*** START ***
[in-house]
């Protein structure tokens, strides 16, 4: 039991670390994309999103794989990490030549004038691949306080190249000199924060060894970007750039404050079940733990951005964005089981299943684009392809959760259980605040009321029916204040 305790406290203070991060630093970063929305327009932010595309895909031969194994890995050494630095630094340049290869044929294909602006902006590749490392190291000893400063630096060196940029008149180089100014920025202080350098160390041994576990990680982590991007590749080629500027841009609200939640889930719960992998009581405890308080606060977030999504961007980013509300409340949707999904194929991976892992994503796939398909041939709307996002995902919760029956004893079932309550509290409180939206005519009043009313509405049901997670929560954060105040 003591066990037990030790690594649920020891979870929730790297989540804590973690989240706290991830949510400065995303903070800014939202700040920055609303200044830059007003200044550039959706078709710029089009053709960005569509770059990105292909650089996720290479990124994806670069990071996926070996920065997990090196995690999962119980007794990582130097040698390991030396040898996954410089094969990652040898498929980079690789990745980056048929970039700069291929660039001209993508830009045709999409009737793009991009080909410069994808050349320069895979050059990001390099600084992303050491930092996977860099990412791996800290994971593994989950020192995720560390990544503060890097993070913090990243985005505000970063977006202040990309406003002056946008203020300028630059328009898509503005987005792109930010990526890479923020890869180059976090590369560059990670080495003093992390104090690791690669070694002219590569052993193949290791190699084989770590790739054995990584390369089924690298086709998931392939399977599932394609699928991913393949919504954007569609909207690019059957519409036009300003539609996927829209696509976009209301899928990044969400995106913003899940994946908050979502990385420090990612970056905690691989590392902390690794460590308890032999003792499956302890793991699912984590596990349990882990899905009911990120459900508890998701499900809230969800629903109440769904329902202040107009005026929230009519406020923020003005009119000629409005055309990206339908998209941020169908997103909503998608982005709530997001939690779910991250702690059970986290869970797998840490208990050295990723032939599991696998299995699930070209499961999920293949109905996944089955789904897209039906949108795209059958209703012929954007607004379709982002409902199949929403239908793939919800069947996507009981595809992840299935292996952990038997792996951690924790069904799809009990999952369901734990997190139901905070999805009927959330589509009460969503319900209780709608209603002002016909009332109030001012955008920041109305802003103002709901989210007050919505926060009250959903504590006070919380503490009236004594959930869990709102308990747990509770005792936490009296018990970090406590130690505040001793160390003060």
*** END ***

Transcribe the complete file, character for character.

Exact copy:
[in-house]
């Protein structure tokens, strides 16, 4: 039991670390994309999103794989990490030549004038691949306080190249000199924060060894970007750039404050079940733990951005964005089981299943684009392809959760259980605040009321029916204040 305790406290203070991060630093970063929305327009932010595309895909031969194994890995050494630095630094340049290869044929294909602006902006590749490392190291000893400063630096060196940029008149180089100014920025202080350098160390041994576990990680982590991007590749080629500027841009609200939640889930719960992998009581405890308080606060977030999504961007980013509300409340949707999904194929991976892992994503796939398909041939709307996002995902919760029956004893079932309550509290409180939206005519009043009313509405049901997670929560954060105040 003591066990037990030790690594649920020891979870929730790297989540804590973690989240706290991830949510400065995303903070800014939202700040920055609303200044830059007003200044550039959706078709710029089009053709960005569509770059990105292909650089996720290479990124994806670069990071996926070996920065997990090196995690999962119980007794990582130097040698390991030396040898996954410089094969990652040898498929980079690789990745980056048929970039700069291929660039001209993508830009045709999409009737793009991009080909410069994808050349320069895979050059990001390099600084992303050491930092996977860099990412791996800290994971593994989950020192995720560390990544503060890097993070913090990243985005505000970063977006202040990309406003002056946008203020300028630059328009898509503005987005792109930010990526890479923020890869180059976090590369560059990670080495003093992390104090690791690669070694002219590569052993193949290791190699084989770590790739054995990584390369089924690298086709998931392939399977599932394609699928991913393949919504954007569609909207690019059957519409036009300003539609996927829209696509976009209301899928990044969400995106913003899940994946908050979502990385420090990612970056905690691989590392902390690794460590308890032999003792499956302890793991699912984590596990349990882990899905009911990120459900508890998701499900809230969800629903109440769904329902202040107009005026929230009519406020923020003005009119000629409005055309990206339908998209941020169908997103909503998608982005709530997001939690779910991250702690059970986290869970797998840490208990050295990723032939599991696998299995699930070209499961999920293949109905996944089955789904897209039906949108795209059958209703012929954007607004379709982002409902199949929403239908793939919800069947996507009981595809992840299935292996952990038997792996951690924790069904799809009990999952369901734990997190139901905070999805009927959330589509009460969503319900209780709608209603002002016909009332109030001012955008920041109305802003103002709901989210007050919505926060009250959903504590006070919380503490009236004594959930869990709102308990747990509770005792936490009296018990970090406590130690505040001793160390003060």